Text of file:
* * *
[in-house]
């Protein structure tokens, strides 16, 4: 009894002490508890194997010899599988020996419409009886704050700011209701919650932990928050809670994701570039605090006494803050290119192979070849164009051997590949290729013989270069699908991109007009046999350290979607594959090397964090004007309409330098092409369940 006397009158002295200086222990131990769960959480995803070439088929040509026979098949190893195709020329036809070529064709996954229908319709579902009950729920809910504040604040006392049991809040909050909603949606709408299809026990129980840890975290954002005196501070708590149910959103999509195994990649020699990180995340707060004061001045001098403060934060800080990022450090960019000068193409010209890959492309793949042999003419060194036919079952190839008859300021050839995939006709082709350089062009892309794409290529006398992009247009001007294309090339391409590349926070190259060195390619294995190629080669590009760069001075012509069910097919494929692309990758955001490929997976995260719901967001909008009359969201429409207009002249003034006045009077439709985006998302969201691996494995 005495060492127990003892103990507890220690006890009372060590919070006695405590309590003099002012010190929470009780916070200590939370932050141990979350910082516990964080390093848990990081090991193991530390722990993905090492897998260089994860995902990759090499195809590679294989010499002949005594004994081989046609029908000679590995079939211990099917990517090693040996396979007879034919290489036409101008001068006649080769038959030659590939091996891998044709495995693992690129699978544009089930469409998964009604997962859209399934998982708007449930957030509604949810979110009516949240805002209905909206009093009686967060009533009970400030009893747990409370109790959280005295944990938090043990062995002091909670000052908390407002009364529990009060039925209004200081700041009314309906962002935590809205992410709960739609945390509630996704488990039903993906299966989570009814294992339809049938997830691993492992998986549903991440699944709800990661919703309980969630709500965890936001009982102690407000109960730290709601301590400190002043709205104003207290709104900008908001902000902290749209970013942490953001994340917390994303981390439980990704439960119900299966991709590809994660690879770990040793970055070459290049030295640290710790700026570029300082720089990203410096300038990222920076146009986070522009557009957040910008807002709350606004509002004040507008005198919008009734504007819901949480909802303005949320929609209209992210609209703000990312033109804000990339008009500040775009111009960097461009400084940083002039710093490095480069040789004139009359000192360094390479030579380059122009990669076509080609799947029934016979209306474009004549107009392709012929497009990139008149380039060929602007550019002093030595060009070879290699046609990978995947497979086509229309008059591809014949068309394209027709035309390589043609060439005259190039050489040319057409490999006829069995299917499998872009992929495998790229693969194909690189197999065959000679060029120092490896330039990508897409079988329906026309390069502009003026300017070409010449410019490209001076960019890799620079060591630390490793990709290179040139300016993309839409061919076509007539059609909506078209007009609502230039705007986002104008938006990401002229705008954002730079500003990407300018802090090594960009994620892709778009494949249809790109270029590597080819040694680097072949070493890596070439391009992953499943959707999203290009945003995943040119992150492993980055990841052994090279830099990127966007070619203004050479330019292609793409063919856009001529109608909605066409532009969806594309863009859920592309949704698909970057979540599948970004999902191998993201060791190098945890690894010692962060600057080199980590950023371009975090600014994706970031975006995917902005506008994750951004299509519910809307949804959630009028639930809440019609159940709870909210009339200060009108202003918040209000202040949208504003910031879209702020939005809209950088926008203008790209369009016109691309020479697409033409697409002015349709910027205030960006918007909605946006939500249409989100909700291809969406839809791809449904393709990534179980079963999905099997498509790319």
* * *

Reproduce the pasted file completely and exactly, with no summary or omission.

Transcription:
[in-house]
């Protein structure tokens, strides 16, 4: 009894002490508890194997010899599988020996419409009886704050700011209701919650932990928050809670994701570039605090006494803050290119192979070849164009051997590949290729013989270069699908991109007009046999350290979607594959090397964090004007309409330098092409369940 006397009158002295200086222990131990769960959480995803070439088929040509026979098949190893195709020329036809070529064709996954229908319709579902009950729920809910504040604040006392049991809040909050909603949606709408299809026990129980840890975290954002005196501070708590149910959103999509195994990649020699990180995340707060004061001045001098403060934060800080990022450090960019000068193409010209890959492309793949042999003419060194036919079952190839008859300021050839995939006709082709350089062009892309794409290529006398992009247009001007294309090339391409590349926070190259060195390619294995190629080669590009760069001075012509069910097919494929692309990758955001490929997976995260719901967001909008009359969201429409207009002249003034006045009077439709985006998302969201691996494995 005495060492127990003892103990507890220690006890009372060590919070006695405590309590003099002012010190929470009780916070200590939370932050141990979350910082516990964080390093848990990081090991193991530390722990993905090492897998260089994860995902990759090499195809590679294989010499002949005594004994081989046609029908000679590995079939211990099917990517090693040996396979007879034919290489036409101008001068006649080769038959030659590939091996891998044709495995693992690129699978544009089930469409998964009604997962859209399934998982708007449930957030509604949810979110009516949240805002209905909206009093009686967060009533009970400030009893747990409370109790959280005295944990938090043990062995002091909670000052908390407002009364529990009060039925209004200081700041009314309906962002935590809205992410709960739609945390509630996704488990039903993906299966989570009814294992339809049938997830691993492992998986549903991440699944709800990661919703309980969630709500965890936001009982102690407000109960730290709601301590400190002043709205104003207290709104900008908001902000902290749209970013942490953001994340917390994303981390439980990704439960119900299966991709590809994660690879770990040793970055070459290049030295640290710790700026570029300082720089990203410096300038990222920076146009986070522009557009957040910008807002709350606004509002004040507008005198919008009734504007819901949480909802303005949320929609209209992210609209703000990312033109804000990339008009500040775009111009960097461009400084940083002039710093490095480069040789004139009359000192360094390479030579380059122009990669076509080609799947029934016979209306474009004549107009392709012929497009990139008149380039060929602007550019002093030595060009070879290699046609990978995947497979086509229309008059591809014949068309394209027709035309390589043609060439005259190039050489040319057409490999006829069995299917499998872009992929495998790229693969194909690189197999065959000679060029120092490896330039990508897409079988329906026309390069502009003026300017070409010449410019490209001076960019890799620079060591630390490793990709290179040139300016993309839409061919076509007539059609909506078209007009609502230039705007986002104008938006990401002229705008954002730079500003990407300018802090090594960009994620892709778009494949249809790109270029590597080819040694680097072949070493890596070439391009992953499943959707999203290009945003995943040119992150492993980055990841052994090279830099990127966007070619203004050479330019292609793409063919856009001529109608909605066409532009969806594309863009859920592309949704698909970057979540599948970004999902191998993201060791190098945890690894010692962060600057080199980590950023371009975090600014994706970031975006995917902005506008994750951004299509519910809307949804959630009028639930809440019609159940709870909210009339200060009108202003918040209000202040949208504003910031879209702020939005809209950088926008203008790209369009016109691309020479697409033409697409002015349709910027205030960006918007909605946006939500249409989100909700291809969406839809791809449904393709990534179980079963999905099997498509790319």